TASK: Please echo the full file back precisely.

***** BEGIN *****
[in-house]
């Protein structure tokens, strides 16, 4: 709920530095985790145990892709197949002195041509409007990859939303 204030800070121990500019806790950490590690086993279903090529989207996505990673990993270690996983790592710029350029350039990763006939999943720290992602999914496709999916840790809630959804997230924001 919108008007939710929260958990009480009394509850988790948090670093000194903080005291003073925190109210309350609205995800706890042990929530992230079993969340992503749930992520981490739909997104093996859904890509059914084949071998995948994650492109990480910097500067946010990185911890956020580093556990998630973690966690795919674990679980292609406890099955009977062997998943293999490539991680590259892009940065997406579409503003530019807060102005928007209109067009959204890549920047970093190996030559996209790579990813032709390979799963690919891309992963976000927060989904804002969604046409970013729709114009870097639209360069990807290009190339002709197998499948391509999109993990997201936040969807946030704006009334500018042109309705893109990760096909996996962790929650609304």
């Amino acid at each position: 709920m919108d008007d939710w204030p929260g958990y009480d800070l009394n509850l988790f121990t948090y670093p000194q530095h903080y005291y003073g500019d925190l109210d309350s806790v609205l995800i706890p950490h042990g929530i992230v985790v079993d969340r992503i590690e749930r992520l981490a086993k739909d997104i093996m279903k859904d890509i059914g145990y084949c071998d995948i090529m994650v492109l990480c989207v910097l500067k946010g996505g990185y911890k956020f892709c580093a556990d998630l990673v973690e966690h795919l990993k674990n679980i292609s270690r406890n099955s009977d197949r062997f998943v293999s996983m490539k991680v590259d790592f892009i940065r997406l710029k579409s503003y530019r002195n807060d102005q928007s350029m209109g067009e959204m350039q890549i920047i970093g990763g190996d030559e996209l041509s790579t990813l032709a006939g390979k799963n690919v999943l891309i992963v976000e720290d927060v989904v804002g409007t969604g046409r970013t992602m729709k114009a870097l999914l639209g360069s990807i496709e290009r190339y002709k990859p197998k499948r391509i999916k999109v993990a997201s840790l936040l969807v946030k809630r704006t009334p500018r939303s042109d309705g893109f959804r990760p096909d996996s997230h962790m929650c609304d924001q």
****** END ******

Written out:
[in-house]
């Protein structure tokens, strides 16, 4: 709920530095985790145990892709197949002195041509409007990859939303 204030800070121990500019806790950490590690086993279903090529989207996505990673990993270690996983790592710029350029350039990763006939999943720290992602999914496709999916840790809630959804997230924001 919108008007939710929260958990009480009394509850988790948090670093000194903080005291003073925190109210309350609205995800706890042990929530992230079993969340992503749930992520981490739909997104093996859904890509059914084949071998995948994650492109990480910097500067946010990185911890956020580093556990998630973690966690795919674990679980292609406890099955009977062997998943293999490539991680590259892009940065997406579409503003530019807060102005928007209109067009959204890549920047970093190996030559996209790579990813032709390979799963690919891309992963976000927060989904804002969604046409970013729709114009870097639209360069990807290009190339002709197998499948391509999109993990997201936040969807946030704006009334500018042109309705893109990760096909996996962790929650609304």
């Amino acid at each position: 709920m919108d008007d939710w204030p929260g958990y009480d800070l009394n509850l988790f121990t948090y670093p000194q530095h903080y005291y003073g500019d925190l109210d309350s806790v609205l995800i706890p950490h042990g929530i992230v985790v079993d969340r992503i590690e749930r992520l981490a086993k739909d997104i093996m279903k859904d890509i059914g145990y084949c071998d995948i090529m994650v492109l990480c989207v910097l500067k946010g996505g990185y911890k956020f892709c580093a556990d998630l990673v973690e966690h795919l990993k674990n679980i292609s270690r406890n099955s009977d197949r062997f998943v293999s996983m490539k991680v590259d790592f892009i940065r997406l710029k579409s503003y530019r002195n807060d102005q928007s350029m209109g067009e959204m350039q890549i920047i970093g990763g190996d030559e996209l041509s790579t990813l032709a006939g390979k799963n690919v999943l891309i992963v976000e720290d927060v989904v804002g409007t969604g046409r970013t992602m729709k114009a870097l999914l639209g360069s990807i496709e290009r190339y002709k990859p197998k499948r391509i999916k999109v993990a997201s840790l936040l969807v946030k809630r704006t009334p500018r939303s042109d309705g893109f959804r990760p096909d996996s997230h962790m929650c609304d924001q």